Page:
Download A Spy on the Bus: Memoir of a Company Rat by Margean Gladysz PDF

By Margean Gladysz

It was once 1946, i used to be 18, a faculty graduate, and approximately to turn into a secret agent. i used to be going to ‘hit the road’. yet what was once it like—this road—when I had rarely been out of Kalamazoo?” writes Margean Gladysz in her letters to her mom and dad written from 1946 to 1949. Unearthed from an attic trunk in 2003 those letters element her employment with the good Lakes Greyhound Bus corporation as a firm rat. As a set, they shape the contents of A secret agent at the Bus.
Young Margean’s “can do” perspective permeates the letters as she experiences day-by-day actions in regards to the humans she meets, the price of food and lodge rooms, the nation-state vegetation, the politics of the corporate and the simplest part–her spying actions. Disguised as a passenger, she rides on bus routes to numerous cities to monitor bus drivers’ honesty–or loss of, the line stipulations, apparatus dealing with, and all issues the corporate bosses had to recognize. those have been the times earlier than surveillance cameras and Margean turns into the boss man’s eyes and ears.
The worry of being chanced on or “turned-up” as a undercover agent used to be continuously a fear. She needed to conscientiously plan her bus routes to prevent being well-known.

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Along with some very presentable shots, I’ve unleashed some memorable stinkers— corkscrews, pop flies, wounded jackrabbits; flight patterns that the best technicians at Cleveland Golf could never reproduce on a simulator. This is another immutable truth about the sport: The equipment can’t save you from yourself. On a good day, a good golfer will shoot lights-out using any set of clubs. On a bad day, a bad golfer will butcher the easiest course in the county with $2,000 worth of plasma-welded hardware in his bag.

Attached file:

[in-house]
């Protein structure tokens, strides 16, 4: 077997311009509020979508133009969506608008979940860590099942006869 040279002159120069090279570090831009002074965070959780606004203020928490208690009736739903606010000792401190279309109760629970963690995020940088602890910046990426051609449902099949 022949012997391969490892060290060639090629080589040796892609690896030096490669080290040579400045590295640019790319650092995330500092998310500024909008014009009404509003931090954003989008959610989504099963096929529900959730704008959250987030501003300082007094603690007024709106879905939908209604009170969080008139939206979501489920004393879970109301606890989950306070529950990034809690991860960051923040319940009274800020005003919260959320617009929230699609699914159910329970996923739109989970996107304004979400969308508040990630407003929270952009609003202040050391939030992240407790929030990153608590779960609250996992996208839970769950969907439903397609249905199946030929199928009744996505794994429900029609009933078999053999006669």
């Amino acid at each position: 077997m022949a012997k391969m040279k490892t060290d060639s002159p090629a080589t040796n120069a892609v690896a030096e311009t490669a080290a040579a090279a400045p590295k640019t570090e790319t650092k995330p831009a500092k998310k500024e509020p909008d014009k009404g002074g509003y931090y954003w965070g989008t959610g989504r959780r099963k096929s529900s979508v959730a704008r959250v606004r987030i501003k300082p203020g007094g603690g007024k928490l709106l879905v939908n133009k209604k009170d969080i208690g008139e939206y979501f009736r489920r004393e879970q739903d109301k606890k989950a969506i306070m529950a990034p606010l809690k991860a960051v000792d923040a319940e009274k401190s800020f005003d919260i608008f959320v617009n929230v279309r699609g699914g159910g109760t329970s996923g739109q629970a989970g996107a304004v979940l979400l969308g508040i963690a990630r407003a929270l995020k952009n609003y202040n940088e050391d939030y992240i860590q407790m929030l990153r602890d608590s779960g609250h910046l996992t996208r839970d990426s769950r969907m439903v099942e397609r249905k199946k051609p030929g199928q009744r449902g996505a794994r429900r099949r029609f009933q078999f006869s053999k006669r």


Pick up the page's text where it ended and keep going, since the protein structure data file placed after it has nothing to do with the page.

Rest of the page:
It’s not cool to be guessing at one’s handicap when cold cash is involved. As it happened, I’d been saving my scorecards in order to track my progress, or lack thereof. Many of the outings were 53 nine holes, because that’s all I usually had time to play after work. One June morning, after stern rebukes from Leibo, Lupica and others, I sat down at the computer and painstakingly began entering my scores online. 2. It seemed impossible, since I seldom shot better than 92, twenty strokes over par, and occasionally I ballooned above 100.

Now I had to go out and play that nut-cruncher of a golf course. Day 117 My first lesson with Steve Archer, the director of golf at Quail Valley. He’s mild and good-natured, as patient as a bomb defuser. Afterwards he fills out a note card for me to keep in my bag: “Posture—less knee flex . . Spine should tilt 90 degrees to golf club. “Wider stance. Inside heels, shoulder-width apart . . ” That’s a lot to think about before hitting a golf ball, but I’ve The Downhill Lie got thirty years of rust to shake off.

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